What you need to know

Chengdu formerly romanized as Chengtu, is a sub-provincial city which has served as capital of China’s Sichuan province. It is one of the three most populous cities in Western China.
Chengdu’s history dates back to at least the 4th century B.C., when it served as capital for the Shu Kingdom. Artifacts from that dynasty are the focus of the Jinsha Site Museum. The city is also home to the famous Chengdu Research Base of Giant Panda Breeding, a conservation center where visitors can view endangered giant pandas in a natural habitat.

Chengdu is located on the edge of the fertile plains of the Red Basin in China’s Sichuan Province. Due to its agricultural wealth, Chengdu is sometimes called the “Land of Milk and Honey”. The Funan river bisects the city, although boat traffic, common until the 1960’s, has all but vanished.

Population: 14,427,500(2014)
Area: 12,132 km²

Currency

The official currency in China is the Renminbi (RMB or CNY) or in Chinese “Ren-min-bi”. The basic unit is the yuan (also known as “kuai”), which equals 10 jiao (or “mao”), which is then divided into 10 fen. Paper currency comes in 1.2,5,10,50 and 100 yuan notes. Paper jiao come in denominations of 1, 2, and 5. There are also 1 and 2 fen notes, but these are rarely used as they have no purchasing power. 1 yuan, 1 and 5 jiao, and 1, 2, and 5 fen coins are even common used in larger cities.
Major credit cards such as Master Card, Visa, JCB and American Express are accepted in major hotels and department stores. Check on the acceptance of your credit card before you purchase. Credit cards cannot be used in most restaurants or small convenience stores. Air Travel could be purchased with credit cards. Credit cards can be used to get a cash advance in the main offices of the Bank of China.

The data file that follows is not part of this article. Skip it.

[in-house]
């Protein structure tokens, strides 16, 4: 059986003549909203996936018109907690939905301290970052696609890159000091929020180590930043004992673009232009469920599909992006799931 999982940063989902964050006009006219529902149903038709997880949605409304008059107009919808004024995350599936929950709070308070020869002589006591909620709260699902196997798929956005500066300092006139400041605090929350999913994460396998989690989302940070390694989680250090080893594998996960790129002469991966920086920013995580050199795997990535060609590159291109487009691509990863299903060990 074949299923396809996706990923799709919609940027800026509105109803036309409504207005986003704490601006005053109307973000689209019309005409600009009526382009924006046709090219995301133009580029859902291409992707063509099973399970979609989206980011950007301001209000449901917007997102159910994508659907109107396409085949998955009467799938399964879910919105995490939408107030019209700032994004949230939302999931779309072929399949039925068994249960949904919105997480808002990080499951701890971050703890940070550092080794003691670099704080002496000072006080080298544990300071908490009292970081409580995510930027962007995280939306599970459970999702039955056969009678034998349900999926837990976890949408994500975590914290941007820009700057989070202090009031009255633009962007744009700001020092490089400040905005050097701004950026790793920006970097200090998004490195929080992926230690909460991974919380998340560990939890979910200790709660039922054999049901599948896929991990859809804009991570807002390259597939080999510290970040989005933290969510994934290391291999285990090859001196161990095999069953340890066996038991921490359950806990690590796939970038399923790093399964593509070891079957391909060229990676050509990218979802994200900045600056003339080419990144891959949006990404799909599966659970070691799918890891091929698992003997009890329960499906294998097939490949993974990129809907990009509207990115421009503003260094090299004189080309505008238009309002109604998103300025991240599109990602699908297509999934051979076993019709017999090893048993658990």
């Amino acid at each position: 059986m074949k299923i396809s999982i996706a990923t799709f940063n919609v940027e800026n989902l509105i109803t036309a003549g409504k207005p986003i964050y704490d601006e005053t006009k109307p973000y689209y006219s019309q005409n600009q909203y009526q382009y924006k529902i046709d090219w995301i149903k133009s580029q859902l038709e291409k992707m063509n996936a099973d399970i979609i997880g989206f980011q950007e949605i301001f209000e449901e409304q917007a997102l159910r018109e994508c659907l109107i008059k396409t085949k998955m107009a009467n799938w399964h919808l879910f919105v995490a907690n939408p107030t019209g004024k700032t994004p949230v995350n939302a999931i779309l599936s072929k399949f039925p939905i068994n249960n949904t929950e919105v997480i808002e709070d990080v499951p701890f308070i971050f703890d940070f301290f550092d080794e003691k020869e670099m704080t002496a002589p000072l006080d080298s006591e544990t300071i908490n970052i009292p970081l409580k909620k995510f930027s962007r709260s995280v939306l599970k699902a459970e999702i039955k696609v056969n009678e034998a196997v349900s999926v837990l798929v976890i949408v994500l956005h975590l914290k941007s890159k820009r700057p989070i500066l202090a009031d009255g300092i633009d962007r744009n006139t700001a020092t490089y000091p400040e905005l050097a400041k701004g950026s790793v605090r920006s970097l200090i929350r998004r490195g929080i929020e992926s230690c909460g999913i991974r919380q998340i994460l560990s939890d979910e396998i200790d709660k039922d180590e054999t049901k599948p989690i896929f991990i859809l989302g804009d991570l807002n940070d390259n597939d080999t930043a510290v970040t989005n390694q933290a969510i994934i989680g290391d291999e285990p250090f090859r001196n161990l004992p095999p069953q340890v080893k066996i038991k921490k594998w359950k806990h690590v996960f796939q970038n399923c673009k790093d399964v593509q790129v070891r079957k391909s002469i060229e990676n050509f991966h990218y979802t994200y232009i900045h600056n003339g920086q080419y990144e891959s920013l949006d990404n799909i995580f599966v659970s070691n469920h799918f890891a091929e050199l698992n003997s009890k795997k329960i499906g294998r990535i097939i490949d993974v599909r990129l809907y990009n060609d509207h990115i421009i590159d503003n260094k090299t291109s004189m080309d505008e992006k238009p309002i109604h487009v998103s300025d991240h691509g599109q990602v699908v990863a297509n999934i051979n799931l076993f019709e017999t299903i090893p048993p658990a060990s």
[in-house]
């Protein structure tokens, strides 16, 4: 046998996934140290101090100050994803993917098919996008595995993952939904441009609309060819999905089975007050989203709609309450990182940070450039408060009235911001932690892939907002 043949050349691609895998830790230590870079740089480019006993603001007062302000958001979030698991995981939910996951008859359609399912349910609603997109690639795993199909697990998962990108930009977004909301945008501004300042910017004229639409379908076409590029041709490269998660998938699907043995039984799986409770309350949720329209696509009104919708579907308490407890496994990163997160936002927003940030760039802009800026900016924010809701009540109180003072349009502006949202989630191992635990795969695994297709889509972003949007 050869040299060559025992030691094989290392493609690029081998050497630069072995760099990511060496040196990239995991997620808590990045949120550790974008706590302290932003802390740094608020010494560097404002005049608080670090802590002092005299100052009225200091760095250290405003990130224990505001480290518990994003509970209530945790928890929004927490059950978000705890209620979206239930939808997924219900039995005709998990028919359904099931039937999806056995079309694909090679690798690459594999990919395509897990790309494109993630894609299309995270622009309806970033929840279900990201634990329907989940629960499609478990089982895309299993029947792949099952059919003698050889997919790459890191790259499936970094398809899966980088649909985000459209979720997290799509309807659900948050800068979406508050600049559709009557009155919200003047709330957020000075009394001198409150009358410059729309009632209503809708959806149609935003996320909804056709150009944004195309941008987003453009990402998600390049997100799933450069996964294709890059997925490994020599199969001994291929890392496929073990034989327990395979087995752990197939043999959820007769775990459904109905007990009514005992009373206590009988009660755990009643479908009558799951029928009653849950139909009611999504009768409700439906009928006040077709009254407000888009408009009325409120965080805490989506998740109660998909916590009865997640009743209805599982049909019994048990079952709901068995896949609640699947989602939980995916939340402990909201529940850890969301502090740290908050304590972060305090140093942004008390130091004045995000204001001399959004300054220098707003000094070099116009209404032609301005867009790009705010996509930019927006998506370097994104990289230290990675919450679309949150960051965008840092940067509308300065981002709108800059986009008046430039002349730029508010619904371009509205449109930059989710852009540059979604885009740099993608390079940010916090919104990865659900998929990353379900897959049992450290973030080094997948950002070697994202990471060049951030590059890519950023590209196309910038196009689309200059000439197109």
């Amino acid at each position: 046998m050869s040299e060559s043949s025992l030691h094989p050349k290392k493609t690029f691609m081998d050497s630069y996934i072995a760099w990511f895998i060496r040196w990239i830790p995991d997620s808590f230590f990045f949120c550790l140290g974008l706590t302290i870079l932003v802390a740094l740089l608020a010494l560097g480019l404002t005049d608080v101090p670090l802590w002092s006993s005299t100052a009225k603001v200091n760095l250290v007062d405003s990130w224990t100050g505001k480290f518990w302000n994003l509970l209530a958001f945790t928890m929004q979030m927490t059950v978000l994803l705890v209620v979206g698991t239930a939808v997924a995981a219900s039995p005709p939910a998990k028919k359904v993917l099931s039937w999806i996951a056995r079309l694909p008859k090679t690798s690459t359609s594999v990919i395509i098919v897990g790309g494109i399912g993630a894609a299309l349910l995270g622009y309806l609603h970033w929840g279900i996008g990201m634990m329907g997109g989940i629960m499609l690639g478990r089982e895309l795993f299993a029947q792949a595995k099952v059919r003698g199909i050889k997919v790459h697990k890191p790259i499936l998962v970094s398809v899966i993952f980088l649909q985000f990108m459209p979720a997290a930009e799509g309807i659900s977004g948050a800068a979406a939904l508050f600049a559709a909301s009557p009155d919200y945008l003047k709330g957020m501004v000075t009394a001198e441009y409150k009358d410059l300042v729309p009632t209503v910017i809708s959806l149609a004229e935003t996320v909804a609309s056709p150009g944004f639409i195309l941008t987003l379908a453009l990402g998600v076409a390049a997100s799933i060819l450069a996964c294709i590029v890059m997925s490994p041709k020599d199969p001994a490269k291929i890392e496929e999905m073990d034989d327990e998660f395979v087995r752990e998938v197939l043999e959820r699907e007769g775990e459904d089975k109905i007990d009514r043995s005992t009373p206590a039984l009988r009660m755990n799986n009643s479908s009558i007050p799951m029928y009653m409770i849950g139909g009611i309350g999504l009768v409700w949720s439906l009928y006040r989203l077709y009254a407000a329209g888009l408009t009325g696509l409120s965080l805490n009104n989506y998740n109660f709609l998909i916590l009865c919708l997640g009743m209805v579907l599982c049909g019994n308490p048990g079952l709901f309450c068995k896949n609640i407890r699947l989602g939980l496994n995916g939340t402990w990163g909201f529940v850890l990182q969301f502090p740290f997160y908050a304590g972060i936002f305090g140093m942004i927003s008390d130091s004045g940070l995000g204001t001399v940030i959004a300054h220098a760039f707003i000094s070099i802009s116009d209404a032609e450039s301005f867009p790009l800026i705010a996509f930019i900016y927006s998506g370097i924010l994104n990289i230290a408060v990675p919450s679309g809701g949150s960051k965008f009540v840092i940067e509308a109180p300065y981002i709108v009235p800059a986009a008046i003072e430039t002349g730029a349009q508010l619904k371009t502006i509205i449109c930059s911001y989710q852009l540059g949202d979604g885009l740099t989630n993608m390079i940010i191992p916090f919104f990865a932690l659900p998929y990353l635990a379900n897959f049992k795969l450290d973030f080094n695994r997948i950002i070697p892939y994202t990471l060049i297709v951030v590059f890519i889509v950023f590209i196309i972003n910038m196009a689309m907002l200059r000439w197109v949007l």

Climate

Chengdu has a monsoon-influenced humid subtropical climate (Köppen Cwa) and is largely mild and humid. It has four distinct seasons, with moderate rainfall concentrated mainly in the warmer months, and relieved from both sweltering summers and freezing winters. The Qin Mountains (Qinling) to the far north help shield the city from cold Siberian winds in the winter; because of this, the short winter is milder than in the Lower Yangtze. The 24-hour daily mean temperature in January is 5.6 °C (42.1 °F), and snow is rare but there are a few periods of frost each winter. The summer is hot and humid, but not to the extent of the “Three Furnaces” cities of Chongqing, Wuhan, and Nanjing, all which lie in the Yangtze basin. The 24-hour daily mean temperature in July and August is around 25 °C (77 °F), with afternoon highs sometimes reaching 33 °C (91 °F); sustained heat as found in much of eastern China is rare. Rainfall is common year-round but is the greatest in July and August, with very little of it in the cooler months. Chengdu also has one of the lowest annual sunshine totals nationally, with less sunshine annually than much of Northern Europe, and most days are overcast even if without rain.